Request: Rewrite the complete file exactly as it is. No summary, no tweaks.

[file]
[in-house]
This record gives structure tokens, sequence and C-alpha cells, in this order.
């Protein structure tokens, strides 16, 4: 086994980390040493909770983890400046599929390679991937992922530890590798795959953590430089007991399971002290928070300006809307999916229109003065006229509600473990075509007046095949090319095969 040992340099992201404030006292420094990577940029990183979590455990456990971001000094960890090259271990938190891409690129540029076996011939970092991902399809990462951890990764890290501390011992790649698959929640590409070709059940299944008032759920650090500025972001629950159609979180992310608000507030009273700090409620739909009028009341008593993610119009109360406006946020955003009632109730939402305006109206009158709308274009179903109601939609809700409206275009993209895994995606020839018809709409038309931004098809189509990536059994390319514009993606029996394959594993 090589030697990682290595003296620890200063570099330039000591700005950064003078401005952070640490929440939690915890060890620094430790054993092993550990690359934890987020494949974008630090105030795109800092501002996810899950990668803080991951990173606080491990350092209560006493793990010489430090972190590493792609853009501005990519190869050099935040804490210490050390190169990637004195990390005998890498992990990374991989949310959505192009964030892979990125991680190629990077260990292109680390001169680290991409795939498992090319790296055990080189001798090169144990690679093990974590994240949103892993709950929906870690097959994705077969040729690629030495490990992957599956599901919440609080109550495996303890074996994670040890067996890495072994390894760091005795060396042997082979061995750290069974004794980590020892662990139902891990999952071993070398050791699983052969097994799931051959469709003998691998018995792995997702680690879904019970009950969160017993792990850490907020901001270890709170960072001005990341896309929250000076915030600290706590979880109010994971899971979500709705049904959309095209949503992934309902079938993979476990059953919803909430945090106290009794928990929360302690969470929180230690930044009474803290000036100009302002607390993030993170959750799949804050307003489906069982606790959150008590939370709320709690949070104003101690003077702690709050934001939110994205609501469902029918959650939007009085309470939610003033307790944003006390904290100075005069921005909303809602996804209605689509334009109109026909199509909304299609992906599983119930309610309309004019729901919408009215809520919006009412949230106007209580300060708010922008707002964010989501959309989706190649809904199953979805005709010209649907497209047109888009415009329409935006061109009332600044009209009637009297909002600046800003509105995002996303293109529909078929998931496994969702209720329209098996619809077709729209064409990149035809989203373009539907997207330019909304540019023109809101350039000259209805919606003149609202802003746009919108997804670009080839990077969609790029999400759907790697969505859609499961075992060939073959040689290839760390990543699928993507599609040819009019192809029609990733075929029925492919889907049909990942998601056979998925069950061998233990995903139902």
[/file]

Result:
[in-house]
This record gives structure tokens, sequence and C-alpha cells, in this order.
């Protein structure tokens, strides 16, 4: 086994980390040493909770983890400046599929390679991937992922530890590798795959953590430089007991399971002290928070300006809307999916229109003065006229509600473990075509007046095949090319095969 040992340099992201404030006292420094990577940029990183979590455990456990971001000094960890090259271990938190891409690129540029076996011939970092991902399809990462951890990764890290501390011992790649698959929640590409070709059940299944008032759920650090500025972001629950159609979180992310608000507030009273700090409620739909009028009341008593993610119009109360406006946020955003009632109730939402305006109206009158709308274009179903109601939609809700409206275009993209895994995606020839018809709409038309931004098809189509990536059994390319514009993606029996394959594993 090589030697990682290595003296620890200063570099330039000591700005950064003078401005952070640490929440939690915890060890620094430790054993092993550990690359934890987020494949974008630090105030795109800092501002996810899950990668803080991951990173606080491990350092209560006493793990010489430090972190590493792609853009501005990519190869050099935040804490210490050390190169990637004195990390005998890498992990990374991989949310959505192009964030892979990125991680190629990077260990292109680390001169680290991409795939498992090319790296055990080189001798090169144990690679093990974590994240949103892993709950929906870690097959994705077969040729690629030495490990992957599956599901919440609080109550495996303890074996994670040890067996890495072994390894760091005795060396042997082979061995750290069974004794980590020892662990139902891990999952071993070398050791699983052969097994799931051959469709003998691998018995792995997702680690879904019970009950969160017993792990850490907020901001270890709170960072001005990341896309929250000076915030600290706590979880109010994971899971979500709705049904959309095209949503992934309902079938993979476990059953919803909430945090106290009794928990929360302690969470929180230690930044009474803290000036100009302002607390993030993170959750799949804050307003489906069982606790959150008590939370709320709690949070104003101690003077702690709050934001939110994205609501469902029918959650939007009085309470939610003033307790944003006390904290100075005069921005909303809602996804209605689509334009109109026909199509909304299609992906599983119930309610309309004019729901919408009215809520919006009412949230106007209580300060708010922008707002964010989501959309989706190649809904199953979805005709010209649907497209047109888009415009329409935006061109009332600044009209009637009297909002600046800003509105995002996303293109529909078929998931496994969702209720329209098996619809077709729209064409990149035809989203373009539907997207330019909304540019023109809101350039000259209805919606003149609202802003746009919108997804670009080839990077969609790029999400759907790697969505859609499961075992060939073959040689290839760390990543699928993507599609040819009019192809029609990733075929029925492919889907049909990942998601056979998925069950061998233990995903139902």